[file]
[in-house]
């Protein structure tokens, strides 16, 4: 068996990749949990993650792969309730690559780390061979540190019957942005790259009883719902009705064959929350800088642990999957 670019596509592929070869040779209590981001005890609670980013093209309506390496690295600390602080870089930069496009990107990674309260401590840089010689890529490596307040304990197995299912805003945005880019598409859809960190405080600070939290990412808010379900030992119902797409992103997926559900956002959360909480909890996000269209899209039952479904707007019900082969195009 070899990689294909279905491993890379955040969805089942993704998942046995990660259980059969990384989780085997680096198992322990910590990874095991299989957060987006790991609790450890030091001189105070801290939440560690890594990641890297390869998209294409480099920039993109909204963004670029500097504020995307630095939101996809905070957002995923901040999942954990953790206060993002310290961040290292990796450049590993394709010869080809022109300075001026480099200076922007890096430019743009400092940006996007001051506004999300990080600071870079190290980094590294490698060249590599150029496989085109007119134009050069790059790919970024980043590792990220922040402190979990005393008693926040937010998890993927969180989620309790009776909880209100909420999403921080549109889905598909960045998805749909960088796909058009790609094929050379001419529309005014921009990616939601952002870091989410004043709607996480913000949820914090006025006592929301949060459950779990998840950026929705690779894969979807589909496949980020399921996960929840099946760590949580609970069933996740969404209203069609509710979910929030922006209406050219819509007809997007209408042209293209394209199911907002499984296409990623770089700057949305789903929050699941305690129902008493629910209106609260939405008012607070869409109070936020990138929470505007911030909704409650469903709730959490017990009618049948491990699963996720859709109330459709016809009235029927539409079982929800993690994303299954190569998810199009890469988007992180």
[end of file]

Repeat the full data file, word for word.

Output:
[in-house]
């Protein structure tokens, strides 16, 4: 068996990749949990993650792969309730690559780390061979540190019957942005790259009883719902009705064959929350800088642990999957 670019596509592929070869040779209590981001005890609670980013093209309506390496690295600390602080870089930069496009990107990674309260401590840089010689890529490596307040304990197995299912805003945005880019598409859809960190405080600070939290990412808010379900030992119902797409992103997926559900956002959360909480909890996000269209899209039952479904707007019900082969195009 070899990689294909279905491993890379955040969805089942993704998942046995990660259980059969990384989780085997680096198992322990910590990874095991299989957060987006790991609790450890030091001189105070801290939440560690890594990641890297390869998209294409480099920039993109909204963004670029500097504020995307630095939101996809905070957002995923901040999942954990953790206060993002310290961040290292990796450049590993394709010869080809022109300075001026480099200076922007890096430019743009400092940006996007001051506004999300990080600071870079190290980094590294490698060249590599150029496989085109007119134009050069790059790919970024980043590792990220922040402190979990005393008693926040937010998890993927969180989620309790009776909880209100909420999403921080549109889905598909960045998805749909960088796909058009790609094929050379001419529309005014921009990616939601952002870091989410004043709607996480913000949820914090006025006592929301949060459950779990998840950026929705690779894969979807589909496949980020399921996960929840099946760590949580609970069933996740969404209203069609509710979910929030922006209406050219819509007809997007209408042209293209394209199911907002499984296409990623770089700057949305789903929050699941305690129902008493629910209106609260939405008012607070869409109070936020990138929470505007911030909704409650469903709730959490017990009618049948491990699963996720859709109330459709016809009235029927539409079982929800993690994303299954190569998810199009890469988007992180």